Key Words: SARMAX; Airlines; 9/11
Address correspondence to Dogan Gursoy, Ph.D., Associate Professor, School of Hospitality Business Management, Washington State University, 479 Todd Hall, PO Box 644742, Pullman, WA 99164-4742, USA. E-mail: firstname.lastname@example.org
Relationship Between Satisfaction and Future Behavior
Metin Kozak1 and Jay Beaman2
1School of Tourism and Hospitality Management, Mugla University,
48170 Mugla, Turkey
2Auctor Consulting Associates, Ltd., Adjunct Faculty, Colorado State University, Cheyenne, WY 82009, USA
Studies have been carried out on satisfaction and international pleasure travel. Some have related satisfaction and past visits to a particular destination with intentions to recommend it, to revisit it, and to visit other destinations in its area. This study arose from reconsideration of research on satisfaction and stated intentions of travelers from Britain and Germany to Mallorca and Turkey. Analysis confirmed that satisfaction is a significant predictor of stated intentions and that contingent factors moderate the influence of satisfaction on intentions. Explaining limited variance led to the logical examination of why the explanation was not better. It is concluded that variance explanation was low because segments had particular satisfaction-likelihood relations and because satisfaction and likelihood responses were ambiguous. Sources of variation that can be controlled are identified. They include some first-time visitors not being likely to return regardless of satisfaction; personal satisfaction responses not reflecting what the party will do; and likelihood responses not having a clear meaning. Practical and research implications are presented.
Key words: Satisfaction; Return travel; Recommending; Likely behavior; Response variability
Address correspondence to Metin Kozak, Ph.D., School of Tourism and Hospitality Management, Mugla University, 48170 Mugla, Turkey. E-mail: M.Kozak@superonline.com
Residents' Perceptions of Tourism Impacts: An Analysis of Fuzzy Synthetic Evaluation
Xiao-Li Lu,1 Chunyou Wu,2 and Gui-Rong Xiao3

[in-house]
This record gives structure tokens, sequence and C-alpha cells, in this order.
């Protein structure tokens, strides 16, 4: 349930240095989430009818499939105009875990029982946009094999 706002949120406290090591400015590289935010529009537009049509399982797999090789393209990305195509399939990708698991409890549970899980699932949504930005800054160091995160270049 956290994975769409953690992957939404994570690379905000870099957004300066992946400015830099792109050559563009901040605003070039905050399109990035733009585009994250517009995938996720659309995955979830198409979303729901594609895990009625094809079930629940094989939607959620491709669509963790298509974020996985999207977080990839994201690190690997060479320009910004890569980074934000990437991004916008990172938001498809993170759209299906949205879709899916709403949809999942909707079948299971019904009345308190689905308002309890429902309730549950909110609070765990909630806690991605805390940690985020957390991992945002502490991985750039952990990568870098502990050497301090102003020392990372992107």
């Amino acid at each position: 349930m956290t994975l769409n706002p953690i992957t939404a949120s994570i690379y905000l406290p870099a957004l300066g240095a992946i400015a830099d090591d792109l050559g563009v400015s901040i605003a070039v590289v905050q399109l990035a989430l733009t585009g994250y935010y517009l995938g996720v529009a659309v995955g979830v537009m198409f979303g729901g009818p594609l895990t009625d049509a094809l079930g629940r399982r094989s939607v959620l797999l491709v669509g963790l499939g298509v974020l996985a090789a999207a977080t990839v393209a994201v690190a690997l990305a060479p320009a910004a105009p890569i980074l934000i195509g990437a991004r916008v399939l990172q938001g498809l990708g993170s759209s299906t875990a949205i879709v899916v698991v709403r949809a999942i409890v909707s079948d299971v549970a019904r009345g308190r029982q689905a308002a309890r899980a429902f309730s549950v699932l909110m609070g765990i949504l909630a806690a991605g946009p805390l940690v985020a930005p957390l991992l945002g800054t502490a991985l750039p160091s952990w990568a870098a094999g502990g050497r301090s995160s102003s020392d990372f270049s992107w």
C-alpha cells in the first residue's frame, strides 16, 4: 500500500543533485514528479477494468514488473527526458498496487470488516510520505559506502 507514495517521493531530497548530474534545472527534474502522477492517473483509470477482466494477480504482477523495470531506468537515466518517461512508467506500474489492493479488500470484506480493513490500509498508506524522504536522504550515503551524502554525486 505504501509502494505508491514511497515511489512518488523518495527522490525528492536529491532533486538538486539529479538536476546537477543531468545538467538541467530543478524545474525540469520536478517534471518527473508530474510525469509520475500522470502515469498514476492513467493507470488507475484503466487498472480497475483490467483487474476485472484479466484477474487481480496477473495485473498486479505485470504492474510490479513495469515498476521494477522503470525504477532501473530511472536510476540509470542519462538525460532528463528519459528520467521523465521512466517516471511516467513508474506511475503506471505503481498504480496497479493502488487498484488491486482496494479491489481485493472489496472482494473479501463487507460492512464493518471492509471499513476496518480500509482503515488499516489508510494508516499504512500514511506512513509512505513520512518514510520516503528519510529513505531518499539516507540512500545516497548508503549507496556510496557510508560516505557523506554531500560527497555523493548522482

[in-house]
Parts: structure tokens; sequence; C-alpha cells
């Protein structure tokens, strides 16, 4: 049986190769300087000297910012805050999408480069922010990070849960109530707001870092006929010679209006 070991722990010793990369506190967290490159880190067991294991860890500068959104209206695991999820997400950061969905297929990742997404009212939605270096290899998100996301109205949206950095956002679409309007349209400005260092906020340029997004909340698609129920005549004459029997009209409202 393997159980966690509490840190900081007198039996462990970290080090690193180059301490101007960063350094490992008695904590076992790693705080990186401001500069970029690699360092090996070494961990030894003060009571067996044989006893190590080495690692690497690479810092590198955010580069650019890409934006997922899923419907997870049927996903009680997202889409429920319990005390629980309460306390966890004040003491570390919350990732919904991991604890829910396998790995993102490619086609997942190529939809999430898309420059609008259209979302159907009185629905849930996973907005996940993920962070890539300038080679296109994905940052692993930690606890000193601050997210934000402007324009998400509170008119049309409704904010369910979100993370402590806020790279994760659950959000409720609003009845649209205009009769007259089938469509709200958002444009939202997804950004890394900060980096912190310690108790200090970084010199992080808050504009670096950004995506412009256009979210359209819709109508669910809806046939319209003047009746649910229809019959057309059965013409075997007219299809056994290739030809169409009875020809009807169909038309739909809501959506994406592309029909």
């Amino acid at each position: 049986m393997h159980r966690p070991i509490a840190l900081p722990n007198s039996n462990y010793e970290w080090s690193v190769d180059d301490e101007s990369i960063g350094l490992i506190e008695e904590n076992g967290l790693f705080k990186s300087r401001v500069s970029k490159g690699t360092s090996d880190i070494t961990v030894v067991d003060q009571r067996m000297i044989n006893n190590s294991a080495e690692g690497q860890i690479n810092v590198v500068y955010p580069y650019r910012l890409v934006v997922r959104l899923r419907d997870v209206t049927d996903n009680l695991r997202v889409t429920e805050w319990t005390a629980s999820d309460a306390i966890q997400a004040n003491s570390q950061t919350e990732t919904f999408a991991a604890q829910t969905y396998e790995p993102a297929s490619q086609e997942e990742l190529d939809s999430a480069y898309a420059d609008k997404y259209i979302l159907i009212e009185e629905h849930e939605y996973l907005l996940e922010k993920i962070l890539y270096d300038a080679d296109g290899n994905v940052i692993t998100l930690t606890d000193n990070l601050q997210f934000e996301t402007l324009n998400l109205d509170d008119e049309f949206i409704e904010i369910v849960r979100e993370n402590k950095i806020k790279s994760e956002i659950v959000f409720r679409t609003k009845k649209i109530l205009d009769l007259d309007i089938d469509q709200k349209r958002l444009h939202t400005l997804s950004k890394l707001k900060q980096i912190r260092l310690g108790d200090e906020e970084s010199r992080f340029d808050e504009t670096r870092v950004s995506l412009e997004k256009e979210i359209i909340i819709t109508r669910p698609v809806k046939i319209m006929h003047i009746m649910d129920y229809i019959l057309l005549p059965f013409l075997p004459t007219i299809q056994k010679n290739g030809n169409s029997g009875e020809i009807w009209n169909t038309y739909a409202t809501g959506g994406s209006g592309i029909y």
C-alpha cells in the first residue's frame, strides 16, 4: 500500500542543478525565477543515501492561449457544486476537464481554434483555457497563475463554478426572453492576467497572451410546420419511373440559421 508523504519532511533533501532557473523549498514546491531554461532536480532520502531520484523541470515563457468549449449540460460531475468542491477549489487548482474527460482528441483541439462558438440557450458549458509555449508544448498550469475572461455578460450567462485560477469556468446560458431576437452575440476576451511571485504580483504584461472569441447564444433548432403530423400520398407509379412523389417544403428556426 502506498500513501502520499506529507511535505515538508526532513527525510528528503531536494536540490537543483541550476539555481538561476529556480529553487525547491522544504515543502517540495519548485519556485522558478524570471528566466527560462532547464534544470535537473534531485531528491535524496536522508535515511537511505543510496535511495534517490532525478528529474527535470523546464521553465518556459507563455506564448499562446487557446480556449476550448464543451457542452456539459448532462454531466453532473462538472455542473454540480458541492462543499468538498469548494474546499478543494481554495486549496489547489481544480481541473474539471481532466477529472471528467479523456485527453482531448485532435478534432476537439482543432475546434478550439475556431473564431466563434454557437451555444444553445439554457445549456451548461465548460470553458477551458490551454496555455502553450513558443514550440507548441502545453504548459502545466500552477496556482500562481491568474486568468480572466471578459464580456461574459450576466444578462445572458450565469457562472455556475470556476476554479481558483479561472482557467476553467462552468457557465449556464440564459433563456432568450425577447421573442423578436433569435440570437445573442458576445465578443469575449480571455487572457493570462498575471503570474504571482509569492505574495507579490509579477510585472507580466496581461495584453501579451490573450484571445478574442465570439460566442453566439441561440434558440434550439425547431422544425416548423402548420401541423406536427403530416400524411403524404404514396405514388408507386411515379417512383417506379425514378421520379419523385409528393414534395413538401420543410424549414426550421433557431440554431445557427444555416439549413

1School of Management, Dalian University of Technology, Dalian,
2School of Management, Dalian University of Technology, Dalian, China
3Department of Geography Environmental Studies, University of Waterloo ON Canada
Investigating residents' perception of tourism impacts is a good method to analyze the status of tourism impact. Due to the underlying correlation among several impacts indices, tourism impacts are generally very complex to model. Various methods such as single-variable and statistics used in previous authoritative studies are not sensitive enough, which may affect the decision-making process adversely. The purpose of this research is to present the fuzzy synthetic evaluation method to analyze residents' perceptions of tourism impacts. Basic attributes and a hierarchical framework of tourism impacts are defined and formed. Then weighted vectors are determined according to the knowledge and experience of experts. The weighted evaluation matrices are then aggregated to get the fuzzy sets of tourism impacts. In the final stage, the final fuzzy sets are defuzzified to get the rank of residents' perceptions of tourism impacts. Sensitivity of fuzzy synthetic evaluation is quite high compared to other index evaluation techniques. A case study in Jiuzhaigou National Park of China is provided to demonstrate the application of this method. The findings clearly indicate that the fuzzy synthetic evaluation may successfully harmonize inherent complex conditions in residents' perception of tourism impact.
Key words: Residents' perceptions; Tourism impacts; Fuzzy synthetic evaluation; Jiu Zhaigou
Address correspondence to Xiao-li Lu, School of Management, Dalian University of Technology, Dalian, China 116024. E-mail: email@example.com
Reasons Behind Taking International Pleasure Trips During a Pending War: A Proposed Typology
Tourism Management, CHN-University of Professional Education, Leeuwarden, The Netherlands
People take international pleasure trips for different reasons. The objective of this study was to investigate the reasons behind taking international pleasure trips during wartime. The research took place during the second week of the Iraq war. Recognizing safety as a strong factor that influences travel and vacation taking, we randomly selected 118 international tourists in Tenerife, Spain, and asked them the following question: "Why have you taken an international pleasure trip despite the pending war?" A content analysis of this question resulted in the following four categories: "get away," "war is outside Tenerife," "booked before," and "tradition." Based on these results and informal unstructured interviews with respondents, a typology has been attempted. We were able to identify four groups that we named: (1) The travel hard tourists, (2) The fatalistic tourists, (3) The orthodox tourists, and (4) The optimistic tourists.
Key words: Tourism; Iraq war; Typology; International pleasure trips
Address correspondence to Omar Moufakkir, Ph.D., Tourism Management,
CHN-University of Professional Education, Leeuwarden, The Netherlands.
Tel: (00)33-582441288; E-mail: firstname.lastname@example.org